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Children with life-threatening peanut allergies have been successfully treated - by eating peanuts - reports Sky News.
The largest clinical trial of its kind has shown that by eating increasing amounts of peanut protein every day children were able to train their immune systems to tolerate the nuts. By the end of the study 84% were able to eat at least five nuts without suffering an allergic reaction, according to results published in The Lancet medical journal. That would be enough to protect them against accidental exposure to peanuts in food.
Doctors are warning parents that the treatment must be carried out under medical supervision and should not be attempted at home. Dr Andrew Clark, who led the study at Addenbrooke's Hospital in Cambridge, said: "Before treatment children and their parents would check every food label and avoid eating out in restaurants. "Now most of the patients in the trial can safely eat at least five whole peanuts. "The families involved in this study say that it has changed their lives dramatically."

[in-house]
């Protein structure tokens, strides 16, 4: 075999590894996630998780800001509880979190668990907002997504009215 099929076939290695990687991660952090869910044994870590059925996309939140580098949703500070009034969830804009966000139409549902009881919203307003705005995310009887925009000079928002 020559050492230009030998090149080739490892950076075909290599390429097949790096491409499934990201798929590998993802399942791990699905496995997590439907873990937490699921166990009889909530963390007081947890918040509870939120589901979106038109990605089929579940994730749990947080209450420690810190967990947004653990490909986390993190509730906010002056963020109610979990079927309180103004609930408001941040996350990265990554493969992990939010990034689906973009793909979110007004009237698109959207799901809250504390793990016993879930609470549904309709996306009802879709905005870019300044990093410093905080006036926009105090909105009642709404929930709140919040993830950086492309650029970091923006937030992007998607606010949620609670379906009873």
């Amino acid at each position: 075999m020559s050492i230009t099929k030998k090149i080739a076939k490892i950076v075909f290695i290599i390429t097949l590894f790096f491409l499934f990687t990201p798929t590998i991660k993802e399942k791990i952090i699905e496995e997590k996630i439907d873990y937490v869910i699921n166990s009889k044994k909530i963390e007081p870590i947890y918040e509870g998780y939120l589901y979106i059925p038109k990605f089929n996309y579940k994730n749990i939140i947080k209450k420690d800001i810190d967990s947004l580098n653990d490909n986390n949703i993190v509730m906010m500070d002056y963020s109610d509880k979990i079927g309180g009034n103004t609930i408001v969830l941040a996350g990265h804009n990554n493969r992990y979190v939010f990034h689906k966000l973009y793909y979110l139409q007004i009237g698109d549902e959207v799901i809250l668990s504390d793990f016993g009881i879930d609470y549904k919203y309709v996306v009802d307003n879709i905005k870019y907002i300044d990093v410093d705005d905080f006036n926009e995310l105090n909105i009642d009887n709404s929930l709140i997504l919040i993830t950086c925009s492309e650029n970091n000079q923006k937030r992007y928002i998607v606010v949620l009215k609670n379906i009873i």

The 99 children in the study started eating tiny amounts of peanut protein. The dose was gradually increased over a period of four to six months. Thomas Baragwanath, 16, said: "The trial has helped me so much. "I don't have to worry when I go out with my friends about what I'm eating and where it's come from. "It has been a massive problem for me since I was a small child and I'm so thankful I'm getting rid of it."
Maureen Jenkins, director of clinical services at Allergy UK said: "The fantastic results of this study exceed expectation. "Peanut allergy is a particularly frightening food allergy, causing constant anxiety of a reaction from peanut traces on surfaces or even in the air. "This is a major step forward in the global quest to manage it."
The doctors will carry out further research before applying for a product licence for the technique. That could take several years, they warn. Cambridge University Hospitals NHS Trust is planning to open a peanut allergy clinic in the meantime. Further information is available at www.cambridge-allergy-therapy.com.